French parliament passes controversial climate change law
Brussels (Brussels Morning) The French parliament prepared to vote on a new climate change law on Tuesday. The bill, proposed by President Emmanuel Macron’s government and backed by his parliamentary majority, represents Macron’s efforts to build up his green credentials a year ahead of national elections, France 24.reported.
Despite Macron’s intentions, the law has been repeatedly slammed by environmental groups and a random panel of French citizens as not being ambitious enough to bring about needed change. Many critics have accused Macron of making a half-hearted commitment to a cause embraced at the last minute.
French Environment Minister Barbara Pompili defended the law, claiming it was “one of the biggest laws” of Macron’s term, and that it would “affect the daily life of all” French citizens. The overall aim of the law is to enable France to meet its climate goals of reducing greenhouse emissions by 40% by 2030, compared with 1990 levels.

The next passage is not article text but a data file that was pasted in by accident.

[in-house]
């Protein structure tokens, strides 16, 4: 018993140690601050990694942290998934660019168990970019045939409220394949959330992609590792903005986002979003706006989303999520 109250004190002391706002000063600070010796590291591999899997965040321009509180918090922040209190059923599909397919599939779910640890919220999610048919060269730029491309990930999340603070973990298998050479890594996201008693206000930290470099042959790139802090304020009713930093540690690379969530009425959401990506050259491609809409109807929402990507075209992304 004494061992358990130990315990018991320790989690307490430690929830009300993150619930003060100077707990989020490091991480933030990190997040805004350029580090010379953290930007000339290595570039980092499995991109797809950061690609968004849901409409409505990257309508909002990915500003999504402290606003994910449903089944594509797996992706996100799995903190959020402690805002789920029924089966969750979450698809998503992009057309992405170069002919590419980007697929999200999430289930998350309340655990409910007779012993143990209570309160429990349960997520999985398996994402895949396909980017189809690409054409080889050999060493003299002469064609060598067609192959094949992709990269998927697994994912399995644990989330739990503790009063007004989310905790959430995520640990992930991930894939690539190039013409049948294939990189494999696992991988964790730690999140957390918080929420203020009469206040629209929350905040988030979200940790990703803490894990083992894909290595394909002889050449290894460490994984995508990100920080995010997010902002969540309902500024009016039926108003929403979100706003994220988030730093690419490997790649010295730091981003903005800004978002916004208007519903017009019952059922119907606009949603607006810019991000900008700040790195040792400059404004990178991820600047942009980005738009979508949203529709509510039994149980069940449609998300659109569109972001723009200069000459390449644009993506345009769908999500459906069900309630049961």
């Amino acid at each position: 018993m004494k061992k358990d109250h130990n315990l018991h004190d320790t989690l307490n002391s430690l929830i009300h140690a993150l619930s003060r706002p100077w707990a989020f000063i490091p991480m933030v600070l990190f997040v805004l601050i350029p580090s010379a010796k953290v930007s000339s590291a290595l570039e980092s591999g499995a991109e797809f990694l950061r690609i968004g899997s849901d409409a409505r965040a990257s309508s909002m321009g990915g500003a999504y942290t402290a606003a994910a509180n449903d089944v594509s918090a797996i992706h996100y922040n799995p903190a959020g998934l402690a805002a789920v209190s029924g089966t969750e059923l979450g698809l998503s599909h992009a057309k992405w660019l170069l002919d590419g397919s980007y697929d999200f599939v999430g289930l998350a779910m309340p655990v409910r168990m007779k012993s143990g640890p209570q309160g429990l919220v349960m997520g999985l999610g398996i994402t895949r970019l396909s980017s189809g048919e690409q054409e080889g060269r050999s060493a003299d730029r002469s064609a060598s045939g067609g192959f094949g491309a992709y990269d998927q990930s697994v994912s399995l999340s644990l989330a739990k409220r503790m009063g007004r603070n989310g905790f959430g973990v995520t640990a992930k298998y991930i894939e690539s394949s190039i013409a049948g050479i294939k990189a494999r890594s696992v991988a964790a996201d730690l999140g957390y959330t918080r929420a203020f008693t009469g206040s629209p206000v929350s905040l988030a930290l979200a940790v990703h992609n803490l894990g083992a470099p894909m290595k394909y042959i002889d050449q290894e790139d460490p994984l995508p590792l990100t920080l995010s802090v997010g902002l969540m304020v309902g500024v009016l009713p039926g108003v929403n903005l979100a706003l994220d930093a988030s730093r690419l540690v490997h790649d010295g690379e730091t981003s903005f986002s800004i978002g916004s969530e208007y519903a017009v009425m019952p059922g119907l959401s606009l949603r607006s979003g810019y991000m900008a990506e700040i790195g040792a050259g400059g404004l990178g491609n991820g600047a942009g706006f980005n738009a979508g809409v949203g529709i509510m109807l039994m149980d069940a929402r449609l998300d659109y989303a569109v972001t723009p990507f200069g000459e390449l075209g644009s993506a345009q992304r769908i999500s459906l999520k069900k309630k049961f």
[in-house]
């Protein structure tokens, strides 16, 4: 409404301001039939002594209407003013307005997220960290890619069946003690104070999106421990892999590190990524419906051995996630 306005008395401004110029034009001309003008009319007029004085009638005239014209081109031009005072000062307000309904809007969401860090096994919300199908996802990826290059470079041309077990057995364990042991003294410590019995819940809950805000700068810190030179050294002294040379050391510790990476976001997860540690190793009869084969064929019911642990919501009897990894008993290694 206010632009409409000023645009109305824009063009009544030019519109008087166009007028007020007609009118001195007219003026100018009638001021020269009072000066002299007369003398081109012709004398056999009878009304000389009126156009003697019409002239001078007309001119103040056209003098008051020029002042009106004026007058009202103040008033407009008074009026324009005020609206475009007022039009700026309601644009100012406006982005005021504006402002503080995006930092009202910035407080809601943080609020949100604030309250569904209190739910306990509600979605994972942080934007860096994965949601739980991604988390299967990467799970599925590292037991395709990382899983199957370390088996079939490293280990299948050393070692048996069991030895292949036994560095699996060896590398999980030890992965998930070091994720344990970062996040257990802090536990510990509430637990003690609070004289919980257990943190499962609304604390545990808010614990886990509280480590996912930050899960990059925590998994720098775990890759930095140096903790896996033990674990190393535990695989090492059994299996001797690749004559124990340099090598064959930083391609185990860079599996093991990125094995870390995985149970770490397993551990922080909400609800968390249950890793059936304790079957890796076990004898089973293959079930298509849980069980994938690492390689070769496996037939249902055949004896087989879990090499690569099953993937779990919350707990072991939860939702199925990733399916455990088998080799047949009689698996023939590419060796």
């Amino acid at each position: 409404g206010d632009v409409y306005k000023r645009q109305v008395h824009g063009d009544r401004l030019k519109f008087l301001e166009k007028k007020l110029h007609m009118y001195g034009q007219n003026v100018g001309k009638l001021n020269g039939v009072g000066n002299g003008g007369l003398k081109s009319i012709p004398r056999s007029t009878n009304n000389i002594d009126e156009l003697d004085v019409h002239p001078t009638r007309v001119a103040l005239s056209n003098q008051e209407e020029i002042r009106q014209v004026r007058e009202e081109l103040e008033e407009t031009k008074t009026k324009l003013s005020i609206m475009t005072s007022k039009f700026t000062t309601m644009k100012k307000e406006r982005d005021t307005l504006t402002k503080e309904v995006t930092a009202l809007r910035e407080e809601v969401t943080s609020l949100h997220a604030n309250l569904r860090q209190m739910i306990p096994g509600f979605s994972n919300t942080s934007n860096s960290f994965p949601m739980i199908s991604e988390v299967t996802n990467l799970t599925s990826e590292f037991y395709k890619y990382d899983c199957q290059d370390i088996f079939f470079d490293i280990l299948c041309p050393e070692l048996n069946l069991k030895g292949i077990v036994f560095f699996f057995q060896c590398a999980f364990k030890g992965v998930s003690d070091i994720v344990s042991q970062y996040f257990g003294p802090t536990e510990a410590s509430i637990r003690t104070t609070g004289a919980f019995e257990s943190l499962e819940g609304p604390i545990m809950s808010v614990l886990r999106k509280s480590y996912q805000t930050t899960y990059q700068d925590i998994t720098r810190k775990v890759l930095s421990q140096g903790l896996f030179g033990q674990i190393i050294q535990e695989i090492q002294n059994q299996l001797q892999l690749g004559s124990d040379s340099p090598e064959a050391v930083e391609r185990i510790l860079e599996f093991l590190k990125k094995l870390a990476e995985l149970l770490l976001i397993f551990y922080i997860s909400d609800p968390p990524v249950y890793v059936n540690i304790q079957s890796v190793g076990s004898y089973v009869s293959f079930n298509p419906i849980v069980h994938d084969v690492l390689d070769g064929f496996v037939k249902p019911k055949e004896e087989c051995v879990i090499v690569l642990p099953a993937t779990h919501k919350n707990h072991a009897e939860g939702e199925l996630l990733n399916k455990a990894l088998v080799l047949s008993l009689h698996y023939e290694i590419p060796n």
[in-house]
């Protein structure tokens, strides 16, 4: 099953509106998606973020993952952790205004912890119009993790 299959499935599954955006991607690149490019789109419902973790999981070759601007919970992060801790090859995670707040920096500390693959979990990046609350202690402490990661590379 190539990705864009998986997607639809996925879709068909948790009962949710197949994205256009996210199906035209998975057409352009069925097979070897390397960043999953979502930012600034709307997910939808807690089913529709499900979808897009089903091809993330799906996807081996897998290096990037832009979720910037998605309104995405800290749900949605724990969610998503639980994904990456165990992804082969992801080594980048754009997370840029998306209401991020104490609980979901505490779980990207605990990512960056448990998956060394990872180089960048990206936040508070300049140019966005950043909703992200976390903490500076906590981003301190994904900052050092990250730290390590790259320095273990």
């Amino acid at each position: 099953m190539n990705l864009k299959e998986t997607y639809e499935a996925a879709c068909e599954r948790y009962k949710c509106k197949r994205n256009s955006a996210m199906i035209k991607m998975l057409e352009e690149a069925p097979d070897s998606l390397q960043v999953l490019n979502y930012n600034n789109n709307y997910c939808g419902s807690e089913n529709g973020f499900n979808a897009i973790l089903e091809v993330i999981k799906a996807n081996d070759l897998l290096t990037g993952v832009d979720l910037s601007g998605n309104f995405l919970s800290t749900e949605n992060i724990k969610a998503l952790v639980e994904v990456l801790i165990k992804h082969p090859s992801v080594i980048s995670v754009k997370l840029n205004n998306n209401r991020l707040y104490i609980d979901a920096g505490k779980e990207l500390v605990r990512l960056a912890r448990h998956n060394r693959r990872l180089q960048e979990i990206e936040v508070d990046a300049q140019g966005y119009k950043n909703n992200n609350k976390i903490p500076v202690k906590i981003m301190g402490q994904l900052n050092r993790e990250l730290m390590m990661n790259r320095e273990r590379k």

Environmental groups like Greenpeace are calling the law the “lost opportunity of Macron’s term”, for setting a much lower goal than the German plan, a plan that was partially overturned by the country’s Constitutional Court last week as insufficient.
The government defended the law by saying it was trying to find a balance between reducing emissions and protecting workers and industry at a time when the country’s economy is facing a downturn as a result of the coronavirus pandemic.
European green wave
Environmental issues were barely mentioned during the last presidential elections in France, but the political landscape has changed considerably in the meantime. The largest French green party made major gains in local elections last year in cities such as Strasbourg, Bordeaux and Lyon, reflecting a wider trend in Europe.
European greens won 22 new seats in the European Parliament in 2019, and have significantly increased their presence in many national parliaments. In Germany, the latest polls show the Greens ahead of the ruling Christian Democratic Union (CDU), making them the frontrunners in the race for the new German chancellor.